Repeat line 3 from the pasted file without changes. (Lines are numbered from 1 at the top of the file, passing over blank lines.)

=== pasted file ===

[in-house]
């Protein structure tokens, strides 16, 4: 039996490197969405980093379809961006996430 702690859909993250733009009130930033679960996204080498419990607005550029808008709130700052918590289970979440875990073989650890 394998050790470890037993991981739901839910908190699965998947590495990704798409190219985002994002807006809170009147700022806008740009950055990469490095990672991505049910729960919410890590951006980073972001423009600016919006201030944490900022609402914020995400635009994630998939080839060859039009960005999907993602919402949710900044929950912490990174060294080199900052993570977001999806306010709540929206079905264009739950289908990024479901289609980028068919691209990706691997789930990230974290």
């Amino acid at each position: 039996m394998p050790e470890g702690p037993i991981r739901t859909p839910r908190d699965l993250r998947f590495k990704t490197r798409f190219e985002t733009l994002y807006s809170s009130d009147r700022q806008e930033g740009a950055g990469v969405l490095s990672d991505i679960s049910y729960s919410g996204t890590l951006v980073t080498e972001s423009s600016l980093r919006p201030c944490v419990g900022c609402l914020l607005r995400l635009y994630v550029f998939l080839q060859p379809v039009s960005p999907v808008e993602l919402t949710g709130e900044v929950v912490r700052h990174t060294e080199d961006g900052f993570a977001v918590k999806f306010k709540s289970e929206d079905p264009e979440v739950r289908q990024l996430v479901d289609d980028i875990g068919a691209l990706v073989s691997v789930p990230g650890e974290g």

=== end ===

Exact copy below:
């Amino acid at each position: 039996m394998p050790e470890g702690p037993i991981r739901t859909p839910r908190d699965l993250r998947f590495k990704t490197r798409f190219e985002t733009l994002y807006s809170s009130d009147r700022q806008e930033g740009a950055g990469v969405l490095s990672d991505i679960s049910y729960s919410g996204t890590l951006v980073t080498e972001s423009s600016l980093r919006p201030c944490v419990g900022c609402l914020l607005r995400l635009y994630v550029f998939l080839q060859p379809v039009s960005p999907v808008e993602l919402t949710g709130e900044v929950v912490r700052h990174t060294e080199d961006g900052f993570a977001v918590k999806f306010k709540s289970e929206d079905p264009e979440v739950r289908q990024l996430v479901d289609d980028i875990g068919a691209l990706v073989s691997v789930p990230g650890e974290g």